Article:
Dance

A group of people are taken out on a replica batteau on the river during the 34th annual James River Batteau Festival launch on Friday, June 14, 2019 at Riveredge Park. The James River Association and Virginia Canal and Navigation Society sponsored free boat rides. (Emily Elconin/The News & Advance)

A new secondary public access location is planned for Riveredge Park in Madison Heights, a feature James River Association representatives said will open up more opportunities for area residents to enjoy the river.

The association estimates the project will cost about $65,000 and enhance the function and capacity of canoeing, educational programs and batteau learning tours the JRA offers. The Amherst County Board of Supervisors recently voted to contribute up to $35,000 for a local match to bring the plan forward this year.

The park fronting the James, which opened in 2013, has a landing for boaters and other river uses. Rob Campbell, Upper River Community Conservationist for the association, a nonprofit that serves as a guardian and voice for the James River, recently told supervisors on an early December weekday more than a dozen cars filled the parking lot with people accessing the river.

“When summer time rolls around, there are hours you can hardly get to it,” Campbell told supervisors of the landing, adding it can become a traffic jam during batteau festival season.

The new access point would ease that flow on high traffic days, allow paddlers to quadruple their experience in river access and provide more options to get people on and off the water, Campbell said.

The association has an office at the Madison Heights park and conducts educational tours on the river, including use of the batteau, a flat-bottomed vessel which was common on the river in the 18th and 19th centuries.

Bill Street, the association’s CEO, wrote in a Nov. 26 letter to Amherst supervisors the new secondary access point would provide those boating, fishing or visiting much needed and improved access to the park’s westernmost boundary. The added location will open up a new section of the river that non-motorized craft could not access and gives those fishing increased use of the riverbank in a treacherous portion of the park, Street wrote.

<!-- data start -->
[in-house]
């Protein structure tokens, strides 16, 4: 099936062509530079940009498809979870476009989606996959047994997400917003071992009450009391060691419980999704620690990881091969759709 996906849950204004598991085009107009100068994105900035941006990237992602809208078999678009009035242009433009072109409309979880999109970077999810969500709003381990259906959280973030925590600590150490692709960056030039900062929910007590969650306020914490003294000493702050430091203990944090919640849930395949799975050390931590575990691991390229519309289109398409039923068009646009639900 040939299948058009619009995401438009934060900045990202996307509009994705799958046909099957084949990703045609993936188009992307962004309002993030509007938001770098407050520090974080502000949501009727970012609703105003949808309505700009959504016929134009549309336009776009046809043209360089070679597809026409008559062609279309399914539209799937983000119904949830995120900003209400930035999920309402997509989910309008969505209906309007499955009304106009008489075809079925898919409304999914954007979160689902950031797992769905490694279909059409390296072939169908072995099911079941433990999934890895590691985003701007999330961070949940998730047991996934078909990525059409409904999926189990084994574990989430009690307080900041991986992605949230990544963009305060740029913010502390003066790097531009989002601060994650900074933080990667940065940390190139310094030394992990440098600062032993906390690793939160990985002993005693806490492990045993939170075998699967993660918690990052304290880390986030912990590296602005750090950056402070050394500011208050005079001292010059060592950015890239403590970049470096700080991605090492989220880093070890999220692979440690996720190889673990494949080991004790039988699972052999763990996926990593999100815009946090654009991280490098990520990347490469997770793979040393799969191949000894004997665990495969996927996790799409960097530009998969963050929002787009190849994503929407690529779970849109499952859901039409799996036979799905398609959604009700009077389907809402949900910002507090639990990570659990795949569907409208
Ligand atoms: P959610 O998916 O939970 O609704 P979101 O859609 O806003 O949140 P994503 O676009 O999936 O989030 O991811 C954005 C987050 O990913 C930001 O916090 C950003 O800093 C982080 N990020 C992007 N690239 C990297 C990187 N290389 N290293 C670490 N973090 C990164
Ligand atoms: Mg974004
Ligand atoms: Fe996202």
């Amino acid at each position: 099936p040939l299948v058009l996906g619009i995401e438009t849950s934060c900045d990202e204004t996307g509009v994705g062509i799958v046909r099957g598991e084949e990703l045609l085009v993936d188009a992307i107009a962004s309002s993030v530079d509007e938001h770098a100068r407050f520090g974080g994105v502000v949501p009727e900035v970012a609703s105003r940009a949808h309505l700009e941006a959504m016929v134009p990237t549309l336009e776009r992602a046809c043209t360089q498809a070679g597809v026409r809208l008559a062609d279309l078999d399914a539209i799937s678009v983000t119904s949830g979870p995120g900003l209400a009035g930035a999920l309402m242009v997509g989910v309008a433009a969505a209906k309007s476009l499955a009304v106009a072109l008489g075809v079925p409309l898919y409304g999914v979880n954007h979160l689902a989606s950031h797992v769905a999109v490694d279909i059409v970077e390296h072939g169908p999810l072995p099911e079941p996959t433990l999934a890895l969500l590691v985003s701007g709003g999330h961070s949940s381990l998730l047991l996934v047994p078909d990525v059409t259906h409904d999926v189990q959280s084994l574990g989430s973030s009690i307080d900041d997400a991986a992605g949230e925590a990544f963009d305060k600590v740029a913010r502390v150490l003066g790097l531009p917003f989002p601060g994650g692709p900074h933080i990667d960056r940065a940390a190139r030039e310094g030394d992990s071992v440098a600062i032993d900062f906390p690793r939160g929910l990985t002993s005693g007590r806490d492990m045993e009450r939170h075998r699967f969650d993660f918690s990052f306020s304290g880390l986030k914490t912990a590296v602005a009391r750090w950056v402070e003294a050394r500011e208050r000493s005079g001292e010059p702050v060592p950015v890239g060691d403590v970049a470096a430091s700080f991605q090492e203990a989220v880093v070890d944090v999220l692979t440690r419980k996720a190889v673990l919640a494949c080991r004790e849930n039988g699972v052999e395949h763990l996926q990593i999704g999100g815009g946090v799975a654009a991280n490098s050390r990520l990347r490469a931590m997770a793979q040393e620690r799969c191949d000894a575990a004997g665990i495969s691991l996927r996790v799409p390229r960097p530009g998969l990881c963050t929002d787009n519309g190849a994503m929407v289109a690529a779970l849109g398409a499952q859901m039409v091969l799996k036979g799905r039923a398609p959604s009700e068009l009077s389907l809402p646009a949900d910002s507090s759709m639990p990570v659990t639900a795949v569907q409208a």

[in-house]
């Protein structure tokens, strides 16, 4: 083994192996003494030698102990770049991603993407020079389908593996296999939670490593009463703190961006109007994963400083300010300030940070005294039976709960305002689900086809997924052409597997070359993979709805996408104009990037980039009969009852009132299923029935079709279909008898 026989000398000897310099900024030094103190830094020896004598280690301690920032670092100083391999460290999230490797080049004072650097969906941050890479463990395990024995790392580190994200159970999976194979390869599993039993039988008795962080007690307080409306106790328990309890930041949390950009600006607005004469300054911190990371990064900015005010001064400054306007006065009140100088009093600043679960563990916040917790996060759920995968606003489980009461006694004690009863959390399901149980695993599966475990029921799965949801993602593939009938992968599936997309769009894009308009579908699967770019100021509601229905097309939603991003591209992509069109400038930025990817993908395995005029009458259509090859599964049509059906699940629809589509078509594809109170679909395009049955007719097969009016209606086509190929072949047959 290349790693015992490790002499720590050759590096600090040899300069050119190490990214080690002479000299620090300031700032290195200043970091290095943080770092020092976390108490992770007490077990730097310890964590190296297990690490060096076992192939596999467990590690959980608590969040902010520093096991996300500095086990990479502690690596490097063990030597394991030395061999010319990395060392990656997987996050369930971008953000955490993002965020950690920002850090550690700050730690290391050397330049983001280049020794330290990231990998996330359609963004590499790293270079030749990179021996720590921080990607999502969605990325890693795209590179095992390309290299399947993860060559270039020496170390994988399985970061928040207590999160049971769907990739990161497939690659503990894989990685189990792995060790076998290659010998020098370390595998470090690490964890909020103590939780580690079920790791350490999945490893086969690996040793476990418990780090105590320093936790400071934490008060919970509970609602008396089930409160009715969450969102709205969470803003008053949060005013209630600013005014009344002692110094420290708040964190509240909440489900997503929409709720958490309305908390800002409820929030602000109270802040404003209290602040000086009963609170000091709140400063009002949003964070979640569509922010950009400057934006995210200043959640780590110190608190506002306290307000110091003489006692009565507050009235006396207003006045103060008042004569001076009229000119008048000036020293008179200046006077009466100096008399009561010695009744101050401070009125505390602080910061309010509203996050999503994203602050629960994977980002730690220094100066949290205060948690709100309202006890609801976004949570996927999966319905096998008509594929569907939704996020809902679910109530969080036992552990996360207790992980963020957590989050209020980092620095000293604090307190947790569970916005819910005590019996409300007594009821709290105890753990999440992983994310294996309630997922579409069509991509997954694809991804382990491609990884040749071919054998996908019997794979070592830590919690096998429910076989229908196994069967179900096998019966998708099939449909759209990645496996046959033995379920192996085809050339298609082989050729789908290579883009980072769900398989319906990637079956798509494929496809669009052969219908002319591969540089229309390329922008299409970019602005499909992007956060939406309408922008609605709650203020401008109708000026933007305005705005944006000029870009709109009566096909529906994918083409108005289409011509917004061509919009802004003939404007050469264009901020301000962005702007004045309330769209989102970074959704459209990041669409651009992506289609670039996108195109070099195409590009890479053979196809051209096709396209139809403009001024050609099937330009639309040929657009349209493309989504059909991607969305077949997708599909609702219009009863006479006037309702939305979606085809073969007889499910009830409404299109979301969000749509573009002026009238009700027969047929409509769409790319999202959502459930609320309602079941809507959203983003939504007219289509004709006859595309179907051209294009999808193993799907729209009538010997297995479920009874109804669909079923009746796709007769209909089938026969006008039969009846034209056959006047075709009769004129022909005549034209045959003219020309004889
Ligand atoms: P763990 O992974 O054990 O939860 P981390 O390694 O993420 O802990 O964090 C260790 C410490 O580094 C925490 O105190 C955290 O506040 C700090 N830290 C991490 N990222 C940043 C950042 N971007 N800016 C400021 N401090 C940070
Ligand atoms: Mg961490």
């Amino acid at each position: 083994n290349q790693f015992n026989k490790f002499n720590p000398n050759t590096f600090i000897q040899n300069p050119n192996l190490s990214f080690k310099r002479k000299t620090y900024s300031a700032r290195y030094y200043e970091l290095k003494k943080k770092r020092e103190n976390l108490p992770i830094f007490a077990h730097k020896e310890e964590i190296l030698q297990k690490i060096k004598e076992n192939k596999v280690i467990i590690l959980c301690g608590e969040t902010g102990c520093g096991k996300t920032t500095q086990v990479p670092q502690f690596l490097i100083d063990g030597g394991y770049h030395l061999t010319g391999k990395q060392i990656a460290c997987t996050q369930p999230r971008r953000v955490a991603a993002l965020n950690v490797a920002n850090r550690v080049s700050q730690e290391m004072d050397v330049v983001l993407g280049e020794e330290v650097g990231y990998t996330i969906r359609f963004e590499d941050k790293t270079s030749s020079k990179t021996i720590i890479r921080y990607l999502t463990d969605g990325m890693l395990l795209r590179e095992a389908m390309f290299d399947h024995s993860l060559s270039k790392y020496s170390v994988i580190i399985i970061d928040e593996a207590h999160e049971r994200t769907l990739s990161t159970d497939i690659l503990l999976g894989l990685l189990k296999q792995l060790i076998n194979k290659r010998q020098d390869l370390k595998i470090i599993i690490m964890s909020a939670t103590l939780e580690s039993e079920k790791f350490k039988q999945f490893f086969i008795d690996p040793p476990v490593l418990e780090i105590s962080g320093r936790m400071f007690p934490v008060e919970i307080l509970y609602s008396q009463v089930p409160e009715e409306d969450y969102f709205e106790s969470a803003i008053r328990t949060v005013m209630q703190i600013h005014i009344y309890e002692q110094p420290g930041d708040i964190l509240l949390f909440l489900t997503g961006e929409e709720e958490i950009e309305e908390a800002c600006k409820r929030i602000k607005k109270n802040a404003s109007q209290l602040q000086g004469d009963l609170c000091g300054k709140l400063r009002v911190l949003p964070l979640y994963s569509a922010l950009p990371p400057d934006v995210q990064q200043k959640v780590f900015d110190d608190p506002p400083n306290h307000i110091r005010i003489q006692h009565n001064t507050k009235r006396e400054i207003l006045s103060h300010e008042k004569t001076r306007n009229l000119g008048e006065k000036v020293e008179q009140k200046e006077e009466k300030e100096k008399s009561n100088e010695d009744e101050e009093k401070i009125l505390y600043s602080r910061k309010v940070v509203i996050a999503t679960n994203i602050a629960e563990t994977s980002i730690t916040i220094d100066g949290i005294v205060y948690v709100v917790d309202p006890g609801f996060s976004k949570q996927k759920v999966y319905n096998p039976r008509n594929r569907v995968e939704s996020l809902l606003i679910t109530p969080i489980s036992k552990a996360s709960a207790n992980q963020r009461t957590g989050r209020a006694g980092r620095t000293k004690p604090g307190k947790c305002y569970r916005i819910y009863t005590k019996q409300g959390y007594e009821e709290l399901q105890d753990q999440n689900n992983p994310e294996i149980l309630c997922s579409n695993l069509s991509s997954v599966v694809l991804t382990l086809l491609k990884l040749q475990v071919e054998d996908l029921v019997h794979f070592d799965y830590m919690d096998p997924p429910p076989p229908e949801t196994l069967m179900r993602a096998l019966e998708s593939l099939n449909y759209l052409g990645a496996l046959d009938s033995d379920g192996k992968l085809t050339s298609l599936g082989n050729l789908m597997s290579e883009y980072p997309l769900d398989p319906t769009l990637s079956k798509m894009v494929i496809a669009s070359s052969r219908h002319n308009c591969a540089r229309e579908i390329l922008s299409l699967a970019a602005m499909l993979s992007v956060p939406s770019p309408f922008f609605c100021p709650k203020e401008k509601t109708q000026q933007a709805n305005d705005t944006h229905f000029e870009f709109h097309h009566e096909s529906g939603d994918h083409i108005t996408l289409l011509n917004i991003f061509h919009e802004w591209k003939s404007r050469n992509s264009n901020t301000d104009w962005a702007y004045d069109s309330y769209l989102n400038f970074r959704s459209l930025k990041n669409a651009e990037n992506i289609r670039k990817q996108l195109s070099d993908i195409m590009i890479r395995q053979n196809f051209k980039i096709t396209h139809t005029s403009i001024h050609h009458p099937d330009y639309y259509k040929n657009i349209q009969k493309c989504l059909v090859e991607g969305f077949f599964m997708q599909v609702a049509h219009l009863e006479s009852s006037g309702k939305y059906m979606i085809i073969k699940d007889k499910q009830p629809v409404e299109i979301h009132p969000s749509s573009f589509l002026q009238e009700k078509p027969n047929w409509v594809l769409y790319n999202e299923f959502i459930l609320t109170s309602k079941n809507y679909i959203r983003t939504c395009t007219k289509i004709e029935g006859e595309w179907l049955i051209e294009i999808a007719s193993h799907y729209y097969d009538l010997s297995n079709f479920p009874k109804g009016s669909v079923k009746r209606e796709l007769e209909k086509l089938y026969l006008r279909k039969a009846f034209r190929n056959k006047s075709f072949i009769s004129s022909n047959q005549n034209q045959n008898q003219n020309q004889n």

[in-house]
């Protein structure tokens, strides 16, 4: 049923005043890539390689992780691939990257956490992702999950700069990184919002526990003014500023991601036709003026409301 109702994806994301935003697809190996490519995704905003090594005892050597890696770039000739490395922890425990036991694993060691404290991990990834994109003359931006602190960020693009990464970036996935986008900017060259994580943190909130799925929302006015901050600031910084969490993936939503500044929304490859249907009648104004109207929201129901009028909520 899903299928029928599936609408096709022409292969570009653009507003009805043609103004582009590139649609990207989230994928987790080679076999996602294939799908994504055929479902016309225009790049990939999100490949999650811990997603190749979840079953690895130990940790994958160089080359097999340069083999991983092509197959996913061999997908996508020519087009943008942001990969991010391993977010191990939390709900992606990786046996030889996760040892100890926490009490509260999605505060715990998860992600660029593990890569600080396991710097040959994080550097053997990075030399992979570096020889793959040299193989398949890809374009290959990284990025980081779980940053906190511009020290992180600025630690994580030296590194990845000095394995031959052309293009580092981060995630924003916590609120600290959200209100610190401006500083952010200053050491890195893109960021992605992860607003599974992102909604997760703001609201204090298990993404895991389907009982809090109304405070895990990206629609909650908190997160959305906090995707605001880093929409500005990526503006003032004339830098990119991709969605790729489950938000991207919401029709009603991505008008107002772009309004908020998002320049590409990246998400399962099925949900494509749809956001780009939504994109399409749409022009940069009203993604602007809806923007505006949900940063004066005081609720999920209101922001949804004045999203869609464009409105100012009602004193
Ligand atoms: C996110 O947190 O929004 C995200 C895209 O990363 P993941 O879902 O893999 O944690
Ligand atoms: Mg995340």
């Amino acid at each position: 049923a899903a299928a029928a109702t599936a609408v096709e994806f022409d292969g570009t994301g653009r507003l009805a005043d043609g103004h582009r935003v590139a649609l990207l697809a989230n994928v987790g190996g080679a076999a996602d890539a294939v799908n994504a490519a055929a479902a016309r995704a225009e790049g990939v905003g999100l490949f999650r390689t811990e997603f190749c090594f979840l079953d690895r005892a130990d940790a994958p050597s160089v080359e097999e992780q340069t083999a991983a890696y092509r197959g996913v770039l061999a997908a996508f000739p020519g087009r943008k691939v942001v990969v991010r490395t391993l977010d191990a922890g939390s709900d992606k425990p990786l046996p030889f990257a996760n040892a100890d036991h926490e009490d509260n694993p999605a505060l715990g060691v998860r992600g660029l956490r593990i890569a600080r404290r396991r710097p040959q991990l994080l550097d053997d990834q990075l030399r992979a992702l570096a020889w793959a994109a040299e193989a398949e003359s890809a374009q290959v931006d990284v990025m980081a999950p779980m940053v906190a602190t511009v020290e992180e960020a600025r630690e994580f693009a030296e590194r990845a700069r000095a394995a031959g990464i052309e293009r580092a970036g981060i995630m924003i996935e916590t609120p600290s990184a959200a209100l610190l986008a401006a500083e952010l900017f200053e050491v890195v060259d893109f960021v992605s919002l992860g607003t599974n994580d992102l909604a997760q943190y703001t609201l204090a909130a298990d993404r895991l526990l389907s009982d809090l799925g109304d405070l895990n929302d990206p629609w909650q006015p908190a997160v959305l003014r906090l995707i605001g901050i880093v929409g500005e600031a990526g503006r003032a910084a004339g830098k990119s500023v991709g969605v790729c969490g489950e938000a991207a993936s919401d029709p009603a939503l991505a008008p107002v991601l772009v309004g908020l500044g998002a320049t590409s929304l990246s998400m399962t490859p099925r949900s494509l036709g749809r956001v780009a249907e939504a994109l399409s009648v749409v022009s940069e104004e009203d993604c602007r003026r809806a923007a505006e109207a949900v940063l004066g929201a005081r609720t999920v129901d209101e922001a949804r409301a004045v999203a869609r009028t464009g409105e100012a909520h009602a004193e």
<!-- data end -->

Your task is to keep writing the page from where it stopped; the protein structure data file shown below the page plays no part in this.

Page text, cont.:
The new location also would provide safer river access in the area for people who may have a physical disability and more tubing opportunities for families, according to Street. James River Adventures, a local outfitting service for canoeing and kayaking, also would launch batteau trips from the new access point and the added infrastructure could bring more river-related events and significantly boost the local economy, Street said in the letter.

“This access point would improve the overall functionality of the park for all visitors and users,” Street wrote to the supervisors. “When people are making their decision on places to visit, this will help make the park a more attractive option. The more activities they can easily participate in, the more likely they are to visit.”

Street said the goal is to complete construction by the beginning of the 2020 boating season. The design facilitates batteau boarding and small craft launching above the river’s rapids, which the JRA is attempting to grow through its business plan, according to his letter.

Shawn Ralston, program director for the association, said the nonprofit has grown its outdoor environmental education program and in the past year reached more than 1,600 students, including every eighth-grader from Lynchburg City Schools and all seventh-graders from Amherst County Public Schools.

“We anticipate we will continue to see that growth,” Ralston recently said to Amherst supervisors.

The new amenity would be highly ideal for floaters, tubers and non-motorized users of the river, she said.

“It’s such a pretty section of river to open up to people,” Campbell said. “... It just really opens lots of doors.”

The matching money the board approved comes from a county account using revenue from fines and forfeitures. The remaining money in that account is nearly $13,000, according to the county.

Campbell recently told supervisors the JRA is confident in the project cost estimate from local engineering firm Hurt & Proffitt.

“This attribute will be county property,” he said of the planned feature. “We will just be there to utilize it and help the public use it.”

Reach Justin Faulconer at (434) 385-5551.

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Reach Justin Faulconer at (434) 385-5551.

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